, Volume 43, Issue 1-3, pp 77-84
Date: 20 Sep 2008

Advances in treatment for chronic granulomatous disease

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Abstract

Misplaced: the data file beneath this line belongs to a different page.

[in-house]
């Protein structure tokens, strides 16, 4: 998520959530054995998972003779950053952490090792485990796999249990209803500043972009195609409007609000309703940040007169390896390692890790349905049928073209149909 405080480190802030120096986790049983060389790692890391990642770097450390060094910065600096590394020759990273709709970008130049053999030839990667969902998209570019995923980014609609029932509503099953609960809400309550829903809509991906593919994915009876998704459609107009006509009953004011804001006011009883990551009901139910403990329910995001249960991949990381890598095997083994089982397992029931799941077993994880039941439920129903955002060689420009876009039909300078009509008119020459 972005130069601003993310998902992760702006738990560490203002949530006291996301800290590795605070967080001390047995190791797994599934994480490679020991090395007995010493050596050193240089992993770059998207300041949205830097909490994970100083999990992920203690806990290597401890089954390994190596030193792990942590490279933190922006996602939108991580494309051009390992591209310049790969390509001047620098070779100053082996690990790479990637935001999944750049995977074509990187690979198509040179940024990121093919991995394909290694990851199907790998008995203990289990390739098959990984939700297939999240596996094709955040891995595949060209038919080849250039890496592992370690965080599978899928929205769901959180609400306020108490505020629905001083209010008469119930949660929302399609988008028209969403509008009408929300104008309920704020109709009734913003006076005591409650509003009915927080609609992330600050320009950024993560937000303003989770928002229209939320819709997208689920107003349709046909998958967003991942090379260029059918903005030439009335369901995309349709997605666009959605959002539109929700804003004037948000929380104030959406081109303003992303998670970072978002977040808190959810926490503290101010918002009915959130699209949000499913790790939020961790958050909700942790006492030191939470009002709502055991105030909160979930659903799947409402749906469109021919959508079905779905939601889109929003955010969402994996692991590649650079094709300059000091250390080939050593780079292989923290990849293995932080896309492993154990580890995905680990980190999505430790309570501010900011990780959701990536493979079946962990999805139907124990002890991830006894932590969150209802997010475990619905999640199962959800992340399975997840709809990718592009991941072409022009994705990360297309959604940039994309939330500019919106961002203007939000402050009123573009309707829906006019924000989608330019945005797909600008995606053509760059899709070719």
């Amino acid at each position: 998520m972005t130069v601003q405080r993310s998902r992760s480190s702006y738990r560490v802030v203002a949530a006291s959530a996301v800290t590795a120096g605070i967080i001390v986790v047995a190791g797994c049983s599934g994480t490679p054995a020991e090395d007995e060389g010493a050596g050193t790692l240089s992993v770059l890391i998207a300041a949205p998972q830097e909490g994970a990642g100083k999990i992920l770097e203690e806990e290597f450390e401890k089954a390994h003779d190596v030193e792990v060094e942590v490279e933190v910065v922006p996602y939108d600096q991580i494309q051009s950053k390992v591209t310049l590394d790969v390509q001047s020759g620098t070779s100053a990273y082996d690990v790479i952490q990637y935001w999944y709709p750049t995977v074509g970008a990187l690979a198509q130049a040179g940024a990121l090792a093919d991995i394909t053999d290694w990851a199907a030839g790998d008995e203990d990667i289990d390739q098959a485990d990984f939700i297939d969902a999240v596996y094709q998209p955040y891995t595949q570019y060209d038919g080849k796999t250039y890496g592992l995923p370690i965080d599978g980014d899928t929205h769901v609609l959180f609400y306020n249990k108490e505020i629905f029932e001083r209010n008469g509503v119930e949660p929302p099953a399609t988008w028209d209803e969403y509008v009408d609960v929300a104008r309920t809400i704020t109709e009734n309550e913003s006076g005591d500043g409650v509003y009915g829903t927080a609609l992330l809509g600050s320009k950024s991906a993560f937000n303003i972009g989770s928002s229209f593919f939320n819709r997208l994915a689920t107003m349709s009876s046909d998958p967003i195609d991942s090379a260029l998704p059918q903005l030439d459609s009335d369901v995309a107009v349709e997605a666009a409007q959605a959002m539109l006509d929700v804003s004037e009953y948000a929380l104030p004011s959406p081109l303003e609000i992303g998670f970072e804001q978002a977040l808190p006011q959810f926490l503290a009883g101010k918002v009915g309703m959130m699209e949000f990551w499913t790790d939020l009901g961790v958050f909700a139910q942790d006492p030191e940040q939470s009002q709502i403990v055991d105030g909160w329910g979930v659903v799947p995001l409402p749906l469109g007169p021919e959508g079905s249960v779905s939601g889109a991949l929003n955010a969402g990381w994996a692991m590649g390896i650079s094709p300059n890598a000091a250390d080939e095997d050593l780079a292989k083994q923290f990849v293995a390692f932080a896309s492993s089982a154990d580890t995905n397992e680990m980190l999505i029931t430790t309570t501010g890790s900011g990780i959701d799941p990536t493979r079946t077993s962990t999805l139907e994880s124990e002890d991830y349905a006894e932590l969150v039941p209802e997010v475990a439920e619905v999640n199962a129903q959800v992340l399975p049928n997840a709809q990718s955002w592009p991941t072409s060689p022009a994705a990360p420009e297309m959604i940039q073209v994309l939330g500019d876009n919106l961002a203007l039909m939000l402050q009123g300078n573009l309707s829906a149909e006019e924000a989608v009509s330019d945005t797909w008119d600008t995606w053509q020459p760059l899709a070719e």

Chronic granulomatous disease (CGD) is a rare congenital disorder resulting from a failure of neutrophils to produce oxidases. Patients are therefore prone to recurrent infections from various organisms including fungi and atypical bacteria. The mortality in patients with the X-linked form of CGD, the most common type, ranges from 3% to 5% per year and although management of infections has improved with advances in antimicrobial therapies, better methods are needed to be able to cure these patients. Peripheral blood stem cell or bone marrow transplantation, while curative, is not widely used due to the episodic nature of the infections and the belief by many that conservative management is preferable to the risks of transplantation. Still, as will be discussed, improvements in the field are making allogenic transplantation more desirable and tilting the risk benefit ratio in favor of this modality. Additionally, gene therapy, which has been a long touted method to cure CGD, has within the last 5–10 years become more and more of a reality and may be realized by the end of this decade.